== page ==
Book Review – An Upstart in Government: Journeys of Change and Learning

Book Review – An Upstart in Government: Journeys of Change and Learning

An outsider in the Planning Commission during UPA-2, Arun Maira recalls his rocky ride in an institution reluctant to change.

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Arun Maira’s book  ‘An Upstart in Government: Journeys of Change and Learning’

Title: An Upstart in Government: Journeys of Change and Learning
Author: Arun Maira
Publisher: Rupa
Pages: 236
Price: Rs 500

I do not know whether Arun Maira had a silver spoon in his mouth when he was born, but he made good use of what luck came his way. He was born in 1943 in a plush mansion in Lahore. When he was four, Lahore went to Pakistan, and his family had to escape to Dharamsala. His father started a business, and did well enough to send his son to St Mary’s in Sanawar — yes, the girls’ school: it stopped taking boys almost as soon as Maira left. He went to St Stephen’s, where he met Montek Singh Ahluwalia, another silver-spoon. On graduating, he joined Tata Administrative Service, and set up and ran the Pune factory of Tata Engineering and Locomotive Company (renamed Tata Motors in 2003). When he was 46, he went and joined Arthur D Little in Cambridge, Massachusetts. He had a nice career there.

In 2009, while he was on holiday in Prague, he got a phone call from Ahluwalia to tell him that the prime minister would speak to him in an hour. Manmohan Singh said to him just what he had said to me a couple of decades earlier: “You have served yourself long enough; it is time for you to come and serve your country.” He did not mean the United States, whose citizenship Maira had taken; he meant India. In a hurry, Maira had to change his nationality and become a member of the Planning Commission. He served there for five years; then the Congress was wiped out, the Bharatiya Janata Party came to power, and turfed out the planning commissioners, including Maira. This is mostly a memoir of this rocky ride in Maira’s late years.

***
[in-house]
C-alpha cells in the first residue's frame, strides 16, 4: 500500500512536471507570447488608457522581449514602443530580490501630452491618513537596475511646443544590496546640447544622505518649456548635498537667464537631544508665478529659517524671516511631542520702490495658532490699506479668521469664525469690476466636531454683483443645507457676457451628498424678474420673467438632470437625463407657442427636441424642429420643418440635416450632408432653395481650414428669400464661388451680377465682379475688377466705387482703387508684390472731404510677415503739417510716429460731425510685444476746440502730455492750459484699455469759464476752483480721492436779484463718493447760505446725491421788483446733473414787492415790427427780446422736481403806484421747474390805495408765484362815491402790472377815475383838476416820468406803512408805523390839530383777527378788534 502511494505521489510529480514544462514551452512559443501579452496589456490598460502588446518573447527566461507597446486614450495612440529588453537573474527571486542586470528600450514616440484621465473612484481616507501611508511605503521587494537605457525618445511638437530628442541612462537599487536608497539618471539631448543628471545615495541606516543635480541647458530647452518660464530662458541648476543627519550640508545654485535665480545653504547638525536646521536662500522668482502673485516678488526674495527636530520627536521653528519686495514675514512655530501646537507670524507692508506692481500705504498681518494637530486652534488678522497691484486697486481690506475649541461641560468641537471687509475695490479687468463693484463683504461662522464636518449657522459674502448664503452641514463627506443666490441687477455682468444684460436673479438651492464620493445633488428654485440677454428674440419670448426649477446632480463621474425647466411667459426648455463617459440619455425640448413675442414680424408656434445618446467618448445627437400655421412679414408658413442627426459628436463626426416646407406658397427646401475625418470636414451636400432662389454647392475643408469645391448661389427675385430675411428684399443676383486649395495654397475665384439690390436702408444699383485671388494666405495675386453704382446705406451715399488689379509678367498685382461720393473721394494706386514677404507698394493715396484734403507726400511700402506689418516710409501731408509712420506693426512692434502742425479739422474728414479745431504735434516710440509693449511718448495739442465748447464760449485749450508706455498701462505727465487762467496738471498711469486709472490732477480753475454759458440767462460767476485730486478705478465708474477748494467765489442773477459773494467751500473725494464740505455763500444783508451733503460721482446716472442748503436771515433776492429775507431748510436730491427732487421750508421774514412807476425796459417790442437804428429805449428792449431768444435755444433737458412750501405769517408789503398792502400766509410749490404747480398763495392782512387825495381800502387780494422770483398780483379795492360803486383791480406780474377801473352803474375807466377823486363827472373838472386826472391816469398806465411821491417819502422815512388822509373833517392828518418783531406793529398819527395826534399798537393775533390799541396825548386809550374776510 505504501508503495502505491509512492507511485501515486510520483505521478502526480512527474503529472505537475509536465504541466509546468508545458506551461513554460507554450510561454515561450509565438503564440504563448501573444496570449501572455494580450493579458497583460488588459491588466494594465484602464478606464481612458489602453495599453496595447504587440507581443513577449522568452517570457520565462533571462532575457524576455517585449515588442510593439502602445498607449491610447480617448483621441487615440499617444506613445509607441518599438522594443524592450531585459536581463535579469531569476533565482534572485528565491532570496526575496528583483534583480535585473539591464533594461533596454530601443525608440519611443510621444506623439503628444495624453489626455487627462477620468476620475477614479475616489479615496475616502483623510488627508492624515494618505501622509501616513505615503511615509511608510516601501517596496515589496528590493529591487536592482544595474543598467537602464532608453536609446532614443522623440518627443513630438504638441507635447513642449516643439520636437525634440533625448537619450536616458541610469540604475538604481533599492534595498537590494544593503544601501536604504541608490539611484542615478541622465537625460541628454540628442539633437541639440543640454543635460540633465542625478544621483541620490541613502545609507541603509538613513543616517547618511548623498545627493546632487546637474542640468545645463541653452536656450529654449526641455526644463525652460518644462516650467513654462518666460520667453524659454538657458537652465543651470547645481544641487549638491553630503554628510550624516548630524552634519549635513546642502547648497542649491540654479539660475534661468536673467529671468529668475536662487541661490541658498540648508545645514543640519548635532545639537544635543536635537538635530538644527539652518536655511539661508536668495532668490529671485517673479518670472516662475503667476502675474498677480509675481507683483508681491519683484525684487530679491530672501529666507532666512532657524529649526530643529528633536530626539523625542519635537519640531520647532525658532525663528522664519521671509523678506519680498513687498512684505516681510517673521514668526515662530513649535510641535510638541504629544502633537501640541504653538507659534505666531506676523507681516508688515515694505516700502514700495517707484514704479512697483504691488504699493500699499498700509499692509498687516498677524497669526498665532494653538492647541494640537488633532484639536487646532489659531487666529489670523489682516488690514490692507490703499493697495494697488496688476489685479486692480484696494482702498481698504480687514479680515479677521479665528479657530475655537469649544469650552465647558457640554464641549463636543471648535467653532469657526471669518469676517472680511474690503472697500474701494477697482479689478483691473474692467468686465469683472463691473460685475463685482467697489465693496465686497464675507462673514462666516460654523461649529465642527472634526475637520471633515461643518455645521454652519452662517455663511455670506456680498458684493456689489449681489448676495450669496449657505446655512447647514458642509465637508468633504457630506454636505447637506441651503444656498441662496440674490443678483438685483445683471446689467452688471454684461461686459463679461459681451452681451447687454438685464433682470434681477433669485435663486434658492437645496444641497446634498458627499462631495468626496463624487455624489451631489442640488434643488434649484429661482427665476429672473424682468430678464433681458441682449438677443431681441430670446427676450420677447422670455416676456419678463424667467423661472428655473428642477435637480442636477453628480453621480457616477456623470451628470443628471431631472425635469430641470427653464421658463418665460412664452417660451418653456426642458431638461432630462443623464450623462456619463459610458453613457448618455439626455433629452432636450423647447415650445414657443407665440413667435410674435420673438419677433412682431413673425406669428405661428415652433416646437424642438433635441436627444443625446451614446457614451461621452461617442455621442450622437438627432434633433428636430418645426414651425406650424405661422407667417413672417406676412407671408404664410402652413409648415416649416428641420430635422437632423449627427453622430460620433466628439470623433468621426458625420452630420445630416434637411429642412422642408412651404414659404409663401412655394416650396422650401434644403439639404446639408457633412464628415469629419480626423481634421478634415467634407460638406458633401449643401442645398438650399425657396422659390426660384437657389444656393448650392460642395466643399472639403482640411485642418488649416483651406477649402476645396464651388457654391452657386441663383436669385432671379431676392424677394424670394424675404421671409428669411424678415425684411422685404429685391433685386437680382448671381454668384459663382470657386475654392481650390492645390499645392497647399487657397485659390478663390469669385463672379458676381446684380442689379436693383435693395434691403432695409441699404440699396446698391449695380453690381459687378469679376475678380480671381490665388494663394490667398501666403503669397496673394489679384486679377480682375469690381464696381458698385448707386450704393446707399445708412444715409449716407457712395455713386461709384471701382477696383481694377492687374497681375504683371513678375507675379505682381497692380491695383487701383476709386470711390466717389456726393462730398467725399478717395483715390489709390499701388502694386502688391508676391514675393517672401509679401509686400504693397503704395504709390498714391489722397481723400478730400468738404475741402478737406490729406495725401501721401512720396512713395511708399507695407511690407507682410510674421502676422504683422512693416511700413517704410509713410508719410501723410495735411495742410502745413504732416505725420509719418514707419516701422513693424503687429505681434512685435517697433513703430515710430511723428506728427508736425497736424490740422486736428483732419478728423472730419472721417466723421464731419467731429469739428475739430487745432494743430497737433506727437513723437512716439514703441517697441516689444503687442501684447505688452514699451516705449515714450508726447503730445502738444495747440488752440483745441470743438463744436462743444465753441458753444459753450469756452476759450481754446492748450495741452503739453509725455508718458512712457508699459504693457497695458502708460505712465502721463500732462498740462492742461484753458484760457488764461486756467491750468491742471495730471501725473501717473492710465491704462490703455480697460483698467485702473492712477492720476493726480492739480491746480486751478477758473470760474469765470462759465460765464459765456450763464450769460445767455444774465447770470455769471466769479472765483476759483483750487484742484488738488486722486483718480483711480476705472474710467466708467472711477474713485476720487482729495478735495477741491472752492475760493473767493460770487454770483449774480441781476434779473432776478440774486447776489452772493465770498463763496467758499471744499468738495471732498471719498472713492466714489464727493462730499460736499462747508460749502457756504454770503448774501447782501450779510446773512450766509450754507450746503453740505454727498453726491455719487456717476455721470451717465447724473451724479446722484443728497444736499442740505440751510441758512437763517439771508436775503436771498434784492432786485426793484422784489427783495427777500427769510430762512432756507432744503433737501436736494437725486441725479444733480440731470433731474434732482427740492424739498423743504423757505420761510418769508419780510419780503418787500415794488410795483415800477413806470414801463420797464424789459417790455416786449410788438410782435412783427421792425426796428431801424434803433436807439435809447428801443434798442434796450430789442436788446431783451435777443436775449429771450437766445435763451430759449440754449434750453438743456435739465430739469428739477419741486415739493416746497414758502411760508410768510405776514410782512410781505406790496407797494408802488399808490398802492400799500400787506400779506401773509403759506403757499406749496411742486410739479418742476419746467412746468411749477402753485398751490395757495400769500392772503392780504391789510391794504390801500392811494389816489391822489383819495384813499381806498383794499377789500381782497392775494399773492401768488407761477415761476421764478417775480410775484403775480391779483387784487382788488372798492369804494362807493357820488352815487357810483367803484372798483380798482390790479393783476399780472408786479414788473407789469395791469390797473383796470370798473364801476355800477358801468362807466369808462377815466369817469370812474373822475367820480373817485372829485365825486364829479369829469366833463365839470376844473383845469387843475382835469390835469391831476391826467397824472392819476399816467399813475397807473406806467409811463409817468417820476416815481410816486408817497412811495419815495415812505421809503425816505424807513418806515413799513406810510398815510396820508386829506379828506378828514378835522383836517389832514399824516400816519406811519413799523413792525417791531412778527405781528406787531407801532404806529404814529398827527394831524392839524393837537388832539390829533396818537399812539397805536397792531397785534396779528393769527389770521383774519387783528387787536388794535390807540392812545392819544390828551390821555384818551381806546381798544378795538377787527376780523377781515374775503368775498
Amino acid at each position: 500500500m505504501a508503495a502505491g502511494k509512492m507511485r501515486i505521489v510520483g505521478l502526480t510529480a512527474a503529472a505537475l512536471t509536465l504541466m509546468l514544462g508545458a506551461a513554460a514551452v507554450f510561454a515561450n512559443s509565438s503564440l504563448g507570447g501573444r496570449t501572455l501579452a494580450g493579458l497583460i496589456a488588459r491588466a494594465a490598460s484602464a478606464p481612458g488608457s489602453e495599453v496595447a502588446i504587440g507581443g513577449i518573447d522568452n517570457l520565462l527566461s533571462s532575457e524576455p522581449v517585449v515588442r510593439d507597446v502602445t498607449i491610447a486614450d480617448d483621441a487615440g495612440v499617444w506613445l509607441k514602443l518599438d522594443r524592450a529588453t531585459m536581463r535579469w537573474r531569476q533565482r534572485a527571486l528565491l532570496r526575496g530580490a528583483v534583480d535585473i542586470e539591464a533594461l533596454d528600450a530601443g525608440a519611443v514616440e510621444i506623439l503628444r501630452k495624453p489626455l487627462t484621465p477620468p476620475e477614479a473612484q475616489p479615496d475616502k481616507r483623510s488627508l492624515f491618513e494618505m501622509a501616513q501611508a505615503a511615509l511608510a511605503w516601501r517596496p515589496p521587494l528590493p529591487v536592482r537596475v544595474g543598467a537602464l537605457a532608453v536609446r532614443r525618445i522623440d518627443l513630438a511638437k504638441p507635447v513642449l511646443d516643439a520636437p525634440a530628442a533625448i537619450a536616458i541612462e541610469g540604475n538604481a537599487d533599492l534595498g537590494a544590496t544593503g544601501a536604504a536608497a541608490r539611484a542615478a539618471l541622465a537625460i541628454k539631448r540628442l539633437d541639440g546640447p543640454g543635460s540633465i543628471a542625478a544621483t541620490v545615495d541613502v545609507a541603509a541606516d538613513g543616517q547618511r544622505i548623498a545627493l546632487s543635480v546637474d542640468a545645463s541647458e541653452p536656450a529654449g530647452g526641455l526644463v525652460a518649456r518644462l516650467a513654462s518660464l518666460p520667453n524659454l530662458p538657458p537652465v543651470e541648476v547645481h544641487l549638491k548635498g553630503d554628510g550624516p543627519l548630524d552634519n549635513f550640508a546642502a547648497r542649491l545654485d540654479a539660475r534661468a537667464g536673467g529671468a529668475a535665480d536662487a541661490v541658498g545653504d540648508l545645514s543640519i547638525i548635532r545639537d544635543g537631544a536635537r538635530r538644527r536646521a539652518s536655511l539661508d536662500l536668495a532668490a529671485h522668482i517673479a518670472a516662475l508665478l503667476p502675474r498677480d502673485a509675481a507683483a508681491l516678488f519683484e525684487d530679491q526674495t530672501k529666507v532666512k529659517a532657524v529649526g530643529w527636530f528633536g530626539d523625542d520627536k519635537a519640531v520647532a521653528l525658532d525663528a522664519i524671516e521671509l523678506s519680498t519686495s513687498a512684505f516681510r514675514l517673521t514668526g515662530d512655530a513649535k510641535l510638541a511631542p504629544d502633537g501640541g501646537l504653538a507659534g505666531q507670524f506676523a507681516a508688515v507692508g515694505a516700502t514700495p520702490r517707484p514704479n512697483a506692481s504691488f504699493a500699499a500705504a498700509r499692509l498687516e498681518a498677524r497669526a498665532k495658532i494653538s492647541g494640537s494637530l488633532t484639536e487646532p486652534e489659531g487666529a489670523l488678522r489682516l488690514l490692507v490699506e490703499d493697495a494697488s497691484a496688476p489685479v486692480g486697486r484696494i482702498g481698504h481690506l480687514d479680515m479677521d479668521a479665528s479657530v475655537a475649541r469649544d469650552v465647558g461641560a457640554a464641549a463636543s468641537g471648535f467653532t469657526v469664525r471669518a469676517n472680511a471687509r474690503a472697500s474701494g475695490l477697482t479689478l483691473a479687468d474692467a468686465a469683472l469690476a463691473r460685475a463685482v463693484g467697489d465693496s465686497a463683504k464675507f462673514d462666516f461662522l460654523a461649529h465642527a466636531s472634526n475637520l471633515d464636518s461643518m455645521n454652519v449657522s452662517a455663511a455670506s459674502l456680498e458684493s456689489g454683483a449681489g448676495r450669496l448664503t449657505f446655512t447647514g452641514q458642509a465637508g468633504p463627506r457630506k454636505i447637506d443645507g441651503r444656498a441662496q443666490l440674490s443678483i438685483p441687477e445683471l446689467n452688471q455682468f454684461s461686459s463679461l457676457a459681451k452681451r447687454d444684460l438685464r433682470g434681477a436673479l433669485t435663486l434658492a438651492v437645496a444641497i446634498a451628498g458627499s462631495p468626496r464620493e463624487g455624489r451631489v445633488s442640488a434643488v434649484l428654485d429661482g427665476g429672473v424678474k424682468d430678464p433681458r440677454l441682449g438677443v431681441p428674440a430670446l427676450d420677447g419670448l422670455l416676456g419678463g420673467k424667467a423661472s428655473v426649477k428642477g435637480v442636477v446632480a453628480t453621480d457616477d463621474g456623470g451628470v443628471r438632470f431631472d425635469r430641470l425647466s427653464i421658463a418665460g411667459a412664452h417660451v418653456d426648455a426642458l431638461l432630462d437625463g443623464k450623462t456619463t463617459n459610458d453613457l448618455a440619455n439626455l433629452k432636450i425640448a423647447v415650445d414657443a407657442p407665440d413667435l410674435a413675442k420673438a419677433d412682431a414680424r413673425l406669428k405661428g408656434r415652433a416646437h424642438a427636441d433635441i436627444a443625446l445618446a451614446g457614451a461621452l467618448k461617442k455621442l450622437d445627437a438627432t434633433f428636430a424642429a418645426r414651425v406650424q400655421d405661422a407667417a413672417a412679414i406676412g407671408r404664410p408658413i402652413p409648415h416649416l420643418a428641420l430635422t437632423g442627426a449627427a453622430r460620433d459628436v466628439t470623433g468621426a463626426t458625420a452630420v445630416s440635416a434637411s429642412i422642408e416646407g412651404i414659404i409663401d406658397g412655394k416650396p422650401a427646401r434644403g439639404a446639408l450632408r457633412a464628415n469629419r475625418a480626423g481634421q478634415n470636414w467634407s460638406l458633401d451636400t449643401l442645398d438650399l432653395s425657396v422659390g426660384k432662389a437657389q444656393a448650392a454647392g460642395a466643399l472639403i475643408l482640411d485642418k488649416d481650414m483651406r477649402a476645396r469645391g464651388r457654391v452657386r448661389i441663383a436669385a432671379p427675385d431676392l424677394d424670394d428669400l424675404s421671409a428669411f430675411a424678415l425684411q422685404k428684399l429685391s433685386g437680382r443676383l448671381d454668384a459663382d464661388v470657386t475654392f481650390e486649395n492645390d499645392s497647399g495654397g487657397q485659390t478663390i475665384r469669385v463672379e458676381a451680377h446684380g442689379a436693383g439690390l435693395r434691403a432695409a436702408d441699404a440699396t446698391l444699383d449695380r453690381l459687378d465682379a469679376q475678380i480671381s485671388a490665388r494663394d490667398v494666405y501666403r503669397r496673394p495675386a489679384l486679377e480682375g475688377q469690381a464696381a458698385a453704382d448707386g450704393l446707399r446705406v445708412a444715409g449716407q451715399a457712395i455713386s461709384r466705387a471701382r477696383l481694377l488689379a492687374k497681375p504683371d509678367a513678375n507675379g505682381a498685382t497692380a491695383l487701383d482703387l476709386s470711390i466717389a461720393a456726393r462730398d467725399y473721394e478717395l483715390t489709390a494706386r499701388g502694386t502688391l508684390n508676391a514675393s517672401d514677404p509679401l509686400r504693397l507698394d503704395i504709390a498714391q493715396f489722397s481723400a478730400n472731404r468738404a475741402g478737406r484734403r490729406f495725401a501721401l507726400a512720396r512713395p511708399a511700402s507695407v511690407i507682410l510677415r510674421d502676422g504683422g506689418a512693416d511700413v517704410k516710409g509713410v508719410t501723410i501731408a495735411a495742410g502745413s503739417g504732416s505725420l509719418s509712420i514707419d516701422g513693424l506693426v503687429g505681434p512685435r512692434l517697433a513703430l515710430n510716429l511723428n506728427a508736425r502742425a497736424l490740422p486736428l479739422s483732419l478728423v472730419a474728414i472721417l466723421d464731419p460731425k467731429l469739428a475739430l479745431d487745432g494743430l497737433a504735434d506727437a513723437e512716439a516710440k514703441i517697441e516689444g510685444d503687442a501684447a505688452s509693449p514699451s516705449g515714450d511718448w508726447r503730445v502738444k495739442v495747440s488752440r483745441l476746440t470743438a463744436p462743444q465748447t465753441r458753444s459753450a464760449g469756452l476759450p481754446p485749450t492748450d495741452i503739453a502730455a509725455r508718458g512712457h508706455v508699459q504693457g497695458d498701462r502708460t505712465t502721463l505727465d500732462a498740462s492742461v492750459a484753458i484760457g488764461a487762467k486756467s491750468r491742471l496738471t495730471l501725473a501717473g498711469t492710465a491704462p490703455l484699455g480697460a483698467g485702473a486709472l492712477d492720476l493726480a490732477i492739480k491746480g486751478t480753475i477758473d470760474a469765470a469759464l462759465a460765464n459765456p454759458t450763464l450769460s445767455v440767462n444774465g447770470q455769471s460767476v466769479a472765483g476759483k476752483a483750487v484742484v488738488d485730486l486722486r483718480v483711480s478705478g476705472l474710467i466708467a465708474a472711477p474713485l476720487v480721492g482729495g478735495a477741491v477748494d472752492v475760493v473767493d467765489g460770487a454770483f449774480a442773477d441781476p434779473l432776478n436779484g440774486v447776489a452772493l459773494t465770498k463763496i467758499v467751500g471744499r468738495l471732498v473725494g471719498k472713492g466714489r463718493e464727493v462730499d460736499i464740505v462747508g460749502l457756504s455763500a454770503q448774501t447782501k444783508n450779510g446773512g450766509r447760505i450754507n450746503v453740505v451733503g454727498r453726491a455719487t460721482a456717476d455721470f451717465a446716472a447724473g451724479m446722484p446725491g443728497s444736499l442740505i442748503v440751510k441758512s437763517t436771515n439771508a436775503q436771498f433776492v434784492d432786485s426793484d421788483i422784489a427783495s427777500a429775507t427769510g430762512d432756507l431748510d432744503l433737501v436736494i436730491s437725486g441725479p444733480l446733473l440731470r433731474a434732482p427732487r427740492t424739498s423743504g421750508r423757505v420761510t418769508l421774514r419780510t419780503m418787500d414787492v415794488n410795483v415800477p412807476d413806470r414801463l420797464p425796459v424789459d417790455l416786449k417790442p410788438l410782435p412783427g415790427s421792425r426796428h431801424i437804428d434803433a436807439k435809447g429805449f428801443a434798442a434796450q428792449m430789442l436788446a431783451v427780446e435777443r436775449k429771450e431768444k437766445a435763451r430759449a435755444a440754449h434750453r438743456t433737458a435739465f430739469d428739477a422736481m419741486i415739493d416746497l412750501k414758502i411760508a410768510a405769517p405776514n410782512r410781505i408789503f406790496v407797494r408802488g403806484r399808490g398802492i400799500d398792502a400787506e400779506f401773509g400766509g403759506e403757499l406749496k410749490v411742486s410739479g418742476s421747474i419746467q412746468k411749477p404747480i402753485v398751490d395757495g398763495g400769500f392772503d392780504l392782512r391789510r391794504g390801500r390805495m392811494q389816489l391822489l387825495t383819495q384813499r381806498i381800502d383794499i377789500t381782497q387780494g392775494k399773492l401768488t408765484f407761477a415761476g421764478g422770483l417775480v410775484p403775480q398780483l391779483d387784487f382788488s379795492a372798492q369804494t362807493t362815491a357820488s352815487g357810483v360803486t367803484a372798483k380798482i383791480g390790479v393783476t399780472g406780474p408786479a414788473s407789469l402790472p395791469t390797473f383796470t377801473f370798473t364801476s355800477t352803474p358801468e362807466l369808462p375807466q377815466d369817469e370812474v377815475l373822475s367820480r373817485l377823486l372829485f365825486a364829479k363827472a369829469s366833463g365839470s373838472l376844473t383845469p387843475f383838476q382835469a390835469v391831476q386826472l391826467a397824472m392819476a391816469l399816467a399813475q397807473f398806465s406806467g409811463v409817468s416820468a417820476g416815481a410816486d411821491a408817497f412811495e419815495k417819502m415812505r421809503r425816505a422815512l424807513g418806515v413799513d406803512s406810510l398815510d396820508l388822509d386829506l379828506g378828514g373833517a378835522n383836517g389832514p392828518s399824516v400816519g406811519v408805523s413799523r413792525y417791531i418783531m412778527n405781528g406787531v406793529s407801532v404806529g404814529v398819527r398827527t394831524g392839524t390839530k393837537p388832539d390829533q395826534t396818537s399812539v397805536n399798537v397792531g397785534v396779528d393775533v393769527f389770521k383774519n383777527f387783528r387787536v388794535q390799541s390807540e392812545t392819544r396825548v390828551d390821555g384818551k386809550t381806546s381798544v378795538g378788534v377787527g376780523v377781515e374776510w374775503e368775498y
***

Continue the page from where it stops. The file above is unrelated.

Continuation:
On joining the Planning Commission, Maira tried to recruit bright young kids from outside and set up a small executive team like what he would have done in a private company. The Planning Commission had just about 400 rooms, but he could get none. Finally, an entrenched bureaucrat offered him a table, chair and sofa in a room she was not using. He could not get even temporary contract jobs in the commission for the young people he wanted. So he talked to his friends in private companies; they lent him the young people he wanted.


He saw no point in the drafting of huge, unreadable volumes that the Planning Commission specialised in. It made plans for five years; quickly, the ground conditions changed and made its plan obsolete. So it started doing mid-term appraisals; but it did not have the energy to revise its plans continuously.

The situation it faced was normal in big corporations. They, too, had to plan their investments years in advance, but found market conditions shifting all the time. So Shell developed what was called scenario planning: it would make a number of alternative plans, and shift as time passed to whatever fit reality best. After the end of apartheid, South Africa also faced an uncertain future. So it borrowed Adam Kahane from Shell, and he developed scenarios for it. His reputation spread, and he was called to Guatemala and Colombia. Maira got to know Kahane, and applied his ideas.

He brought together people from government, companies and universities. He asked each to bring an object and use it to explain his ideas. N Vittal, for example, brought peanuts, and said that Indians were like peanuts — sturdy nuts that could grow on little water. On the same lines, Maira played around with scenarios, and finally came up with three: the flotilla advances, muddling along, and falling apart. They went into the introduction of the 12th Plan after being translated into strong inclusive growth, insufficient action, and policy logjam.

Maira then created 26 working groups, comprising both insiders and outsiders, to get to the bottom of problems and work out what was to be done. He set up a consultancy or non-government organisation called Indian Backbone Implementation Network, a partnership of the Planning Commission and the companies on which he had called for help.

It prepared a “compendium”. Soon after that, the general election swept away the UPA government, and brought in Narendra Modi as prime minister of the NDA government, which closed down the Planning Commission and renamed it Niti Aayog. Maira handed over the compendium and left.

That is where the book ends. It is an easy read. While it ends with a tragedy, much of it is quite racy and cheerful. It is like a good management book, advancing energetically towards desirable material objectives. It may even inspire some young people who can wait for the passing of the clouds. I am not sure that includes the author; he can go back to Prague, and resume his holiday.

Ashok V Desai is an extinguished economist and an aspiring wordsmith.